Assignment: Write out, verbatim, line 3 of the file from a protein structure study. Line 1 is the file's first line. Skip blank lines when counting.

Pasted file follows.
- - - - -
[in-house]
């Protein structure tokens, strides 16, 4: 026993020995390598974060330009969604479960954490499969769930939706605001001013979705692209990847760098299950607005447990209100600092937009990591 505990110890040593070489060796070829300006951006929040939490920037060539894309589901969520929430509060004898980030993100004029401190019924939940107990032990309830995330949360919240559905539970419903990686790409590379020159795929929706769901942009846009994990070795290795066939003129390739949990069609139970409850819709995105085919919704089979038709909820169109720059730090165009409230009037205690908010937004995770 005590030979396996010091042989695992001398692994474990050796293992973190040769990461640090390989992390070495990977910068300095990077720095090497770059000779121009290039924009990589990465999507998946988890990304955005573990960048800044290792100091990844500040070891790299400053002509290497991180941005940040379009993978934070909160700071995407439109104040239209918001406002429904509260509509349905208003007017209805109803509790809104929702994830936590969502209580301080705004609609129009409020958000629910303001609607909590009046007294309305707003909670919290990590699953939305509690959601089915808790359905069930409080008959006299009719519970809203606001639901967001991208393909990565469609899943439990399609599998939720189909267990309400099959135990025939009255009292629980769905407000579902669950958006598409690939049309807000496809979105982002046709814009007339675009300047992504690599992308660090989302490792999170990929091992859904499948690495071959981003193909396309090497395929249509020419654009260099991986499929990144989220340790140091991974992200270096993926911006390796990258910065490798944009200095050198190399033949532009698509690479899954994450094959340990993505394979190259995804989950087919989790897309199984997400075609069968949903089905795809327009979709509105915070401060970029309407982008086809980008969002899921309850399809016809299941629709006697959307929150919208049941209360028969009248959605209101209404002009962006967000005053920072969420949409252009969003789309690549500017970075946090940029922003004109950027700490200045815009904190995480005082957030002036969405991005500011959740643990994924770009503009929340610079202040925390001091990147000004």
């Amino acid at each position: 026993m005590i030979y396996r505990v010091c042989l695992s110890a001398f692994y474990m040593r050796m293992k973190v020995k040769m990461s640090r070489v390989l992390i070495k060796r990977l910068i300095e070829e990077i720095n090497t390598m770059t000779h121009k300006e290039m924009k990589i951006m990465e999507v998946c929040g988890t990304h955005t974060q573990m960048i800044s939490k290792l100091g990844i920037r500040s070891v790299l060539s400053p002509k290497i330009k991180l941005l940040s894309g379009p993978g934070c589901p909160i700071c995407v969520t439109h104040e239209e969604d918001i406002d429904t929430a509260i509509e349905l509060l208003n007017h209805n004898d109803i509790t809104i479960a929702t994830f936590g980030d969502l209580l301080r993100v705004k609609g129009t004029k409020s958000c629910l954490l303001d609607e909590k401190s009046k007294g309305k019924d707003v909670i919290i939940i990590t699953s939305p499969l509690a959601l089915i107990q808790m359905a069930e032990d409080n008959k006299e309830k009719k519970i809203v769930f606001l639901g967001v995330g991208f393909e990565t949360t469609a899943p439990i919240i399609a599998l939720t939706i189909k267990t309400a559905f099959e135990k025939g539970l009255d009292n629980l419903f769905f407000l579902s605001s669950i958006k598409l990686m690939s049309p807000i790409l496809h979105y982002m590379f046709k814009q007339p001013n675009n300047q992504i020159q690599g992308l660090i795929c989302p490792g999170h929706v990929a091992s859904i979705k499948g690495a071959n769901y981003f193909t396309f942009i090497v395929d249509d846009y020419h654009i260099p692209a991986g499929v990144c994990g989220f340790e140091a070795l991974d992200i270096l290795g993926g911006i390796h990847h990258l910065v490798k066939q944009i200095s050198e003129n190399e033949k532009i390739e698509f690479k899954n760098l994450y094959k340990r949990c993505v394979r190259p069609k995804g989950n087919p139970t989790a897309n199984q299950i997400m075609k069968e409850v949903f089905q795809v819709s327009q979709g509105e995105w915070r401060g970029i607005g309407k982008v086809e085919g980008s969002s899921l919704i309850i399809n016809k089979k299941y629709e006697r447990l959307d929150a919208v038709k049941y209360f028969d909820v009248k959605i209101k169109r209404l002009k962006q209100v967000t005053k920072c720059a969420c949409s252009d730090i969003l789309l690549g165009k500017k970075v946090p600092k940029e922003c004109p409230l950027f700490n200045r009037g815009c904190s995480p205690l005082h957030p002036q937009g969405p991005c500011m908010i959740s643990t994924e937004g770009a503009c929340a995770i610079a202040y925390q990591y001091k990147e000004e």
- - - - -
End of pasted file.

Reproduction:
């Amino acid at each position: 026993m005590i030979y396996r505990v010091c042989l695992s110890a001398f692994y474990m040593r050796m293992k973190v020995k040769m990461s640090r070489v390989l992390i070495k060796r990977l910068i300095e070829e990077i720095n090497t390598m770059t000779h121009k300006e290039m924009k990589i951006m990465e999507v998946c929040g988890t990304h955005t974060q573990m960048i800044s939490k290792l100091g990844i920037r500040s070891v790299l060539s400053p002509k290497i330009k991180l941005l940040s894309g379009p993978g934070c589901p909160i700071c995407v969520t439109h104040e239209e969604d918001i406002d429904t929430a509260i509509e349905l509060l208003n007017h209805n004898d109803i509790t809104i479960a929702t994830f936590g980030d969502l209580l301080r993100v705004k609609g129009t004029k409020s958000c629910l954490l303001d609607e909590k401190s009046k007294g309305k019924d707003v909670i919290i939940i990590t699953s939305p499969l509690a959601l089915i107990q808790m359905a069930e032990d409080n008959k006299e309830k009719k519970i809203v769930f606001l639901g967001v995330g991208f393909e990565t949360t469609a899943p439990i919240i399609a599998l939720t939706i189909k267990t309400a559905f099959e135990k025939g539970l009255d009292n629980l419903f769905f407000l579902s605001s669950i958006k598409l990686m690939s049309p807000i790409l496809h979105y982002m590379f046709k814009q007339p001013n675009n300047q992504i020159q690599g992308l660090i795929c989302p490792g999170h929706v990929a091992s859904i979705k499948g690495a071959n769901y981003f193909t396309f942009i090497v395929d249509d846009y020419h654009i260099p692209a991986g499929v990144c994990g989220f340790e140091a070795l991974d992200i270096l290795g993926g911006i390796h990847h990258l910065v490798k066939q944009i200095s050198e003129n190399e033949k532009i390739e698509f690479k899954n760098l994450y094959k340990r949990c993505v394979r190259p069609k995804g989950n087919p139970t989790a897309n199984q299950i997400m075609k069968e409850v949903f089905q795809v819709s327009q979709g509105e995105w915070r401060g970029i607005g309407k982008v086809e085919g980008s969002s899921l919704i309850i399809n016809k089979k299941y629709e006697r447990l959307d929150a919208v038709k049941y209360f028969d909820v009248k959605i209101k169109r209404l002009k962006q209100v967000t005053k920072c720059a969420c949409s252009d730090i969003l789309l690549g165009k500017k970075v946090p600092k940029e922003c004109p409230l950027f700490n200045r009037g815009c904190s995480p205690l005082h957030p002036q937009g969405p991005c500011m908010i959740s643990t994924e937004g770009a503009c929340a995770i610079a202040y925390q990591y001091k990147e000004e």